November 2

Loyalty: How to get it like my hair guy does

Every six weeks I travel to my hairstylist’s place in Scarborough, even though I could get the same services much closer to home. I’ve thought about switching but I can’t.

Then again, there’s my internet provider. Though I’d been a customer for 20 years, I just gave them the boot without a thought beyond my own inconvenience.

The difference is loyalty, but not in the cheapened “loyalty points” sense of the word. Clients come back to you because you inspire something that affects them personally, whether it’s gratitude, empathy, trust or affection…or a combination of things. Of course, you can’t will this complex emotional response to happen, but you can create the ideal conditions for its growth. Take a leaf from my stylist’s book:

Be easier than the rest

At the six-week mark, he texts me to let me know my roots are probably showing. I check and he’s right, I’m hideous. I text back with a day and time and I have an appointment. Clearly, my hair is his responsibility, and that’s one less thing to worry about. When I arrive, the mood is light and breezy. I relax.

When someone hires you, they don’t want to work around your schedule. They don’t want the burden of your negative feelings or your opinions on sensitive subjects. They want you to work. Keep it uncomplicated and unemotional and you already have an advantage.

Skill matters, but what matters more is that you are you are making your client’s life easier.

Be open about money

I know that my stylist gives me a good deal and I’m happy to give him a raise every year whether he asks for it or not. My internet provider? I always assume I’m paying too much. Because everyone knows that if you call the Customer Retainment Department and threaten to leave, they’ll give you a better price. And that makes me wonder, why didn’t they just give me the best price in the first place?

No one wants to feel like a sucker. Set a rate and stick to it. Never pad your bill or surprise your client with an unexpected charge. Openness about money reflects your integrity – and that makes it easier to connect with you.

Be your delightful self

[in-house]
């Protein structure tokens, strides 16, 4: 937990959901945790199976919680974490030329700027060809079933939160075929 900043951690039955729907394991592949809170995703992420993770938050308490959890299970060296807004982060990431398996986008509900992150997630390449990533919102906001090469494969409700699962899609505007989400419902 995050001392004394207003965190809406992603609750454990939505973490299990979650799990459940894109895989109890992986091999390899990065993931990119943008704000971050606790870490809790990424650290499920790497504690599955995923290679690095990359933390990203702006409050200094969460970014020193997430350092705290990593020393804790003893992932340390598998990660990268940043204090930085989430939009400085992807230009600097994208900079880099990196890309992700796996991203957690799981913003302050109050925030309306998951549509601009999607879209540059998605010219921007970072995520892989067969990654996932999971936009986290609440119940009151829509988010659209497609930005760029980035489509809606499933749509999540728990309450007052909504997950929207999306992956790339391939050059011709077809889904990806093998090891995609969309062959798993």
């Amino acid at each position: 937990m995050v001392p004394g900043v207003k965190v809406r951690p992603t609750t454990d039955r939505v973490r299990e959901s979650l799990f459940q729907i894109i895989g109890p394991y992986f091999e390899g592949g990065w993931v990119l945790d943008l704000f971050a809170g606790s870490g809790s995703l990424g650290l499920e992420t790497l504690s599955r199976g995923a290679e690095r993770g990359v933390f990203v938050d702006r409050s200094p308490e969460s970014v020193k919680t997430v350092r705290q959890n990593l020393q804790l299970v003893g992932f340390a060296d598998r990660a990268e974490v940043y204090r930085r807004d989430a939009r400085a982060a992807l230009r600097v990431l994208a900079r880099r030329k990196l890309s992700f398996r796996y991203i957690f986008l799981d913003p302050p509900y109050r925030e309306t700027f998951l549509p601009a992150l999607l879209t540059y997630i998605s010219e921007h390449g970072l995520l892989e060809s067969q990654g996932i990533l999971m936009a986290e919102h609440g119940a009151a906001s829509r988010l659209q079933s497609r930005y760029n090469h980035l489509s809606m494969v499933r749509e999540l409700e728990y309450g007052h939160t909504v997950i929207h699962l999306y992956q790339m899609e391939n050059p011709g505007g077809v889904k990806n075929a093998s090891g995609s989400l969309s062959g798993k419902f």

When I arrive at my stylist’s, he has a cup of hot coffee waiting for me. He sings kooky made-up songs while he slaps on the colour. The little gestures and the quirkiness create affiliation because they’re genuine. The real thing is impossible to replicate, although a Customer Retainment Department may try.

Who values you? Who gets you? Who can be counted on to share your load or make you smile? Those are the people you will return to.

Be open to the possibility

The moment I met my hair guy 15 years ago, there was a connection that allowed him to crack jokes and be his inappropriate self. But then, I needed a new stylist – I happily engaged.

When I’m the one providing a service, I can tell within seconds if a new client is open to establishing a relationship. He or she will invest emotional energy by meeting me in person, smiling and making eye contact. There is warmth, kindness.

I’m sure they can tell when I’m interested, too. Which is why I try to show up on time, listen intently, demonstrate enthusiasm and behave graciously.

But what if you don’t feel that chemistry right away? Stay upbeat. Loyalty is often built on shared experience and adversity. As time goes on, connections develop through mutual understanding.


What my internet provider doesn’t get is that loyalty isn’t just about quality and savings. Why did I change providers? Because a young woman from the competition knocked on my door and had a conversation with me. I let her persuade me to switch because I liked her.

Loyalty is deeply personal. If you want it, connect personally.